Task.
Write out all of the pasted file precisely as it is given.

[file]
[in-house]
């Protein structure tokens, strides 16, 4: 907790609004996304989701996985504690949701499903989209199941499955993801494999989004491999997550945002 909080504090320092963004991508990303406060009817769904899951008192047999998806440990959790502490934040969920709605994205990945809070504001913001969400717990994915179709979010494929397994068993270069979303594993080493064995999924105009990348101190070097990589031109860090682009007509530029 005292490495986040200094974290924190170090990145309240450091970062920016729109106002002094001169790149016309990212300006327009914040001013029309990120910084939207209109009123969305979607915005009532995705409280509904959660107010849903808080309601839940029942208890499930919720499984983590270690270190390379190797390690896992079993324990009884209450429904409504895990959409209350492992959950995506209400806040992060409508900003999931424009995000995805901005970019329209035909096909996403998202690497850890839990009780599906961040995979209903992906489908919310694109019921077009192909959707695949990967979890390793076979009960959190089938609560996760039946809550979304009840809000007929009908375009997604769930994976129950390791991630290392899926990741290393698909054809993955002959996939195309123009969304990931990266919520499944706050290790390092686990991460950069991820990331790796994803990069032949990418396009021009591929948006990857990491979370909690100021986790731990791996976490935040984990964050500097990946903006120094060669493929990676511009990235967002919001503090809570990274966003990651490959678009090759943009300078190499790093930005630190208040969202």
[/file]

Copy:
[in-house]
């Protein structure tokens, strides 16, 4: 907790609004996304989701996985504690949701499903989209199941499955993801494999989004491999997550945002 909080504090320092963004991508990303406060009817769904899951008192047999998806440990959790502490934040969920709605994205990945809070504001913001969400717990994915179709979010494929397994068993270069979303594993080493064995999924105009990348101190070097990589031109860090682009007509530029 005292490495986040200094974290924190170090990145309240450091970062920016729109106002002094001169790149016309990212300006327009914040001013029309990120910084939207209109009123969305979607915005009532995705409280509904959660107010849903808080309601839940029942208890499930919720499984983590270690270190390379190797390690896992079993324990009884209450429904409504895990959409209350492992959950995506209400806040992060409508900003999931424009995000995805901005970019329209035909096909996403998202690497850890839990009780599906961040995979209903992906489908919310694109019921077009192909959707695949990967979890390793076979009960959190089938609560996760039946809550979304009840809000007929009908375009997604769930994976129950390791991630290392899926990741290393698909054809993955002959996939195309123009969304990931990266919520499944706050290790390092686990991460950069991820990331790796994803990069032949990418396009021009591929948006990857990491979370909690100021986790731990791996976490935040984990964050500097990946903006120094060669493929990676511009990235967002919001503090809570990274966003990651490959678009090759943009300078190499790093930005630190208040969202």